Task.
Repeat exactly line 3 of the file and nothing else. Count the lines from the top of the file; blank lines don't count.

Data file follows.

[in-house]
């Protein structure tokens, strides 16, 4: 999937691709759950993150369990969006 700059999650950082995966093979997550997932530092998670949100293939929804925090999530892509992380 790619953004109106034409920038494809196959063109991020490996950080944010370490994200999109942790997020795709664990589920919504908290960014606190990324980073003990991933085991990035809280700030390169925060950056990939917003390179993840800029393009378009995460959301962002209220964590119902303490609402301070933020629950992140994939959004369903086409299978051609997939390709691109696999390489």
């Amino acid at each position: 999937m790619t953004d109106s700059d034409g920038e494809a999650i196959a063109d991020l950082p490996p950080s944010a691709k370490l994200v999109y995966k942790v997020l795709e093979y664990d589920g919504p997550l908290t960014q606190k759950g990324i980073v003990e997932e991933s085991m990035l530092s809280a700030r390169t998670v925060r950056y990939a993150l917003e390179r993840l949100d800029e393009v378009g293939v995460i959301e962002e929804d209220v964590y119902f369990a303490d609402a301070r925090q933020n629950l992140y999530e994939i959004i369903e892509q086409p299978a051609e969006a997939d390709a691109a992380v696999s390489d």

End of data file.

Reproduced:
């Amino acid at each position: 999937m790619t953004d109106s700059d034409g920038e494809a999650i196959a063109d991020l950082p490996p950080s944010a691709k370490l994200v999109y995966k942790v997020l795709e093979y664990d589920g919504p997550l908290t960014q606190k759950g990324i980073v003990e997932e991933s085991m990035l530092s809280a700030r390169t998670v925060r950056y990939a993150l917003e390179r993840l949100d800029e393009v378009g293939v995460i959301e962002e929804d209220v964590y119902f369990a303490d609402a301070r925090q933020n629950l992140y999530e994939i959004i369903e892509q086409p299978a051609e969006a997939d390709a691109a992380v696999s390489d």